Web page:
Father of the nation, Mahatma Gandhi, viewed language as a major tool to galvanize the people. A language which enables a leader to communicate with masses is very essential for the success of any movement. Gandhiji actually believed in a language of communication for the people of the country which was evolved from the soil of India and was amalgamation of Indian languages like- Sanskrit, Urdu, Braj, Awadhi, Maithali, Arabic and Farsi wards.

Main language of India, whether you call it Hindi, Hindustani, Rekhta Dehalwi or you call it by any other name, represents culture and age old traditions of India which has reflected in the poetry of legendry poets of Bhakti era- Tulasi, Sur, Mira, Raskhan and Vidyapati.

Expressing his views on importance of a langue, noted journalist and freedom fighter Ganesh Shankar Vidyarthi had said that he would prefer to choose freedom of language instead of the freedom of the nation as freedom of language would eventually bring freedom of the nation.

Mahatma Gandhi always encouraged people to learn other languages besides learning one’s own language. He encouraged people from Hindi regions to learn at least one South Indian language and vice versa. He had set up Hindi Shikshan Sansthan in today’s Chennai, then Madras, which played a vital role in promotion of Indian languages.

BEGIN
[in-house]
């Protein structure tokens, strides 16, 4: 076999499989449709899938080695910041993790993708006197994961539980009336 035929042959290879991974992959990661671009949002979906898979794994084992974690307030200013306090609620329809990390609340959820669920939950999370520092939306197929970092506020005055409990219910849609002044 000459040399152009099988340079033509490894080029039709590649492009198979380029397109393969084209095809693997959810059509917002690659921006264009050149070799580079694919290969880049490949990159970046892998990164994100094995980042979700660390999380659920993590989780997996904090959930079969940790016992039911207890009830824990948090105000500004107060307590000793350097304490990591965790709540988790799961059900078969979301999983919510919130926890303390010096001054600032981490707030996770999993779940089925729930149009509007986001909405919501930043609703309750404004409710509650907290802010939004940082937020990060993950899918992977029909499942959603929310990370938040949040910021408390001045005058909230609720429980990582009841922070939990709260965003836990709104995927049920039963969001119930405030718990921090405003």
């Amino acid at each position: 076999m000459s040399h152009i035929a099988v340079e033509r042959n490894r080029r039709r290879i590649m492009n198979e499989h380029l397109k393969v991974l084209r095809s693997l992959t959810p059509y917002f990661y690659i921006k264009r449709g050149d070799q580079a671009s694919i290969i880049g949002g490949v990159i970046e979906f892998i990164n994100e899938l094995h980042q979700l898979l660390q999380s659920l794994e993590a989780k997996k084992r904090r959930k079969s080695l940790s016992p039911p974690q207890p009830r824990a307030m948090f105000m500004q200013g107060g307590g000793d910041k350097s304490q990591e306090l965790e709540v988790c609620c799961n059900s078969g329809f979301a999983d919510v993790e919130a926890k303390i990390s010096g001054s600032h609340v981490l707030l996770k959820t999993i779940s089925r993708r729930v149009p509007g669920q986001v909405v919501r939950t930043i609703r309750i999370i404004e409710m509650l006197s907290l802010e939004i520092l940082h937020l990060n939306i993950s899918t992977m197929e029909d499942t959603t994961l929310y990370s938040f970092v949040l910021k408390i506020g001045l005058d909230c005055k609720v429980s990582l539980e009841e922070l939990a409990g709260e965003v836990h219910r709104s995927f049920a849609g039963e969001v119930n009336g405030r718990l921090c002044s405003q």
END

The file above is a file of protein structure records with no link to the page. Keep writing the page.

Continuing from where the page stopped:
Gandhiji was in favour of a simple language as India’s national language. He had said that English doesn’t deserve to become India’s national language. He said this after testing English on the following parameters-

1.  People need a simple language
2.  That language should have ability to connect people with their religion, polity and economy
3.  A national language has to be simple and easy to understand

Gandhiji believed that simplicity has to be a salient feature of Hindi. He stressed on adopting Tadabhava words of Sanskrit in Hindi besides popular words of Arabic language, Farsi and other languages.

But, it does not mean that Gandhiji had any kind of hatred for English. He had said that one should interact with the people of other countries on global forums in English.

It is unfortunate that some people tried to divide Indian languages on communal and regional grounds. Some Hindu writers began to use difficult words of Sanskrit in Hindi and Muslim writers began to use more and more words from Farsi and Arabic languages. They tried to deform the beauty of the languages of Amir Khusro, Md Iqbal and Prem Chand. But Gandhiji was firm on his believe that Hindustani, the amalgamation of Hindi and Urdu, can be true national language for India.

Once Gandhiji had said: "Urdu diction is used by Muslims in writing. Hindi diction is used by Sanskrit Pundits. Hindustani is the sweet mingling of the two."